Trail Life USA has the advantage of having attracted the best and brightest among ex-patriates of the BSA, with a well-established infrastructure from Day One. They have property for adventure-based activities, they have the expertise, they have great program support. And even though roughly one-fourth of its units are Catholic-affiliated, it remains essentially evangelical Protestant in its outlook. Unfortunately, its advocates among Catholics fail to remember that, for most of American history, “Christian” was a euphemism for “Protestant.” I’d recommend them with reservations, and then against Catholic boys joining non-Catholic units. Among Catholics, they seem to be most popular in the southern states.

    The Troops of Saint George are unique in being father-son oriented, something never envisioned by Baden-Powell in any of his early writings. After five years, their fifty-plus units around the USA (outside of Texas, perhaps) tend to be rather small in scale, their national organization provides very little in the way of program support, and their published material is lacking. (A source formerly affiliated with TSG tells me that a “fieldbook” has been “in development” for four years.) Their advantage is the name recognition of their founder, Taylor Marshall, which gains endorsements in Catholic media on the part of those who know his name and little else. Short of finding a stalwart group of fathers and sons under their banner by happenstance (which can happen with or without affiliation), I personally do not recommend them.

    (Full Disclosure: I was a “second lieutenant” with a TSG unit during its first year, and earned its highest award of “Tribune,” before the unit in question changed affiliation to FNE. The overnight survival quest was a great experience, and I’d do it again. I’ve never seen the award. I wouldn’t know where to wear it anyway.)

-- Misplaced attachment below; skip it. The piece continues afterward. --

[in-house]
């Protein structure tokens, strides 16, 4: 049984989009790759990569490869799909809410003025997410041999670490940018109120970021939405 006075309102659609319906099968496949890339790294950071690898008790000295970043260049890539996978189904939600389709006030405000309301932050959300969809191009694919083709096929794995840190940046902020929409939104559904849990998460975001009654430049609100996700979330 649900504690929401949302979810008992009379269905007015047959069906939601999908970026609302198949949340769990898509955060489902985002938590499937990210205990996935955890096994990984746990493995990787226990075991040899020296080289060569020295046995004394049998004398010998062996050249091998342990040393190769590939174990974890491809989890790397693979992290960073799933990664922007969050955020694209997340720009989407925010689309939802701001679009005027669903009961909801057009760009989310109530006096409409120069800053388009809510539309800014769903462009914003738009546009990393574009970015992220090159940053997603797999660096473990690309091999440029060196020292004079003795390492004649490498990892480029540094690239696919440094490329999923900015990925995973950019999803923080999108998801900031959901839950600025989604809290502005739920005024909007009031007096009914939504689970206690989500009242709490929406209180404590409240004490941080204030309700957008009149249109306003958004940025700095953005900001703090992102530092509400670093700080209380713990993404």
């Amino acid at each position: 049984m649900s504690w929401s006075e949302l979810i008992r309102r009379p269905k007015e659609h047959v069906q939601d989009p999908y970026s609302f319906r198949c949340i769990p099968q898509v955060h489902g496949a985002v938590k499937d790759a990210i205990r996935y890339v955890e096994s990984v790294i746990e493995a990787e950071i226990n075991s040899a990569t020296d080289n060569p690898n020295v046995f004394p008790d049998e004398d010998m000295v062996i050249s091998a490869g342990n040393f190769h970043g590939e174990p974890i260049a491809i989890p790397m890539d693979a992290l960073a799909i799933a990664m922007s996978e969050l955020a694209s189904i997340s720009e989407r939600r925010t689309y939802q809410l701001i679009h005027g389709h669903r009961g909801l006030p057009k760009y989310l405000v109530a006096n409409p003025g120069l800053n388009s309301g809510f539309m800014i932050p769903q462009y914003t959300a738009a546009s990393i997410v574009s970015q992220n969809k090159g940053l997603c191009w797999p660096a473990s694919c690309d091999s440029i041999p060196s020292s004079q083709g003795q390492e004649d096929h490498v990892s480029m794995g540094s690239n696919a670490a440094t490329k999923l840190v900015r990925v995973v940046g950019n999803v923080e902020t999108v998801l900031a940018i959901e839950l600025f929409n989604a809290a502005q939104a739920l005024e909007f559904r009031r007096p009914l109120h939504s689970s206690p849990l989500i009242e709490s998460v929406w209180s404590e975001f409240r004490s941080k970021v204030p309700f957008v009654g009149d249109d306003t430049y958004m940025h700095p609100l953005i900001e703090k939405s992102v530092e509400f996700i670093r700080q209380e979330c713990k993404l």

6. If the good Father will indulge me, I neglected to mention that the Federation of North American Explorers is affiliated with the International Union of Guides and Scouts of Europe – Federation of European Scouting (UIGSE-FSE), established in 1956 by a group of Catholic scoutmasters from France and Germany, and now with 20 member associations in Europe and North America. Most important is that in 2008, the Holy See declared the international body as an “association of the faithful of pontifical right.” To the best of my knowledge, no other alternatives to Scouting can make this claim.

  7. hwriggles4 says:

    While I am disgusted with the Boy Scouts at the National Level, I do know some Scout leaders who want to keep their troops intact. One Scout leader a few years ago told me he was going to resist changes until someone at the National Level threw him out. Personally, I think one reason the BSA made this decision was the American Heritage Girls (they have a troop at our parish) formally dropped their alliance with the BSA in 2013 when the Boy Scouts adopted their own version of “don’t ask, don’t tell, don’t pursue.” This ended the American Heritage Girls from using Boy Scout facilities, and quite a few members of the American Heritage Girls have brothers who are Boy Scouts.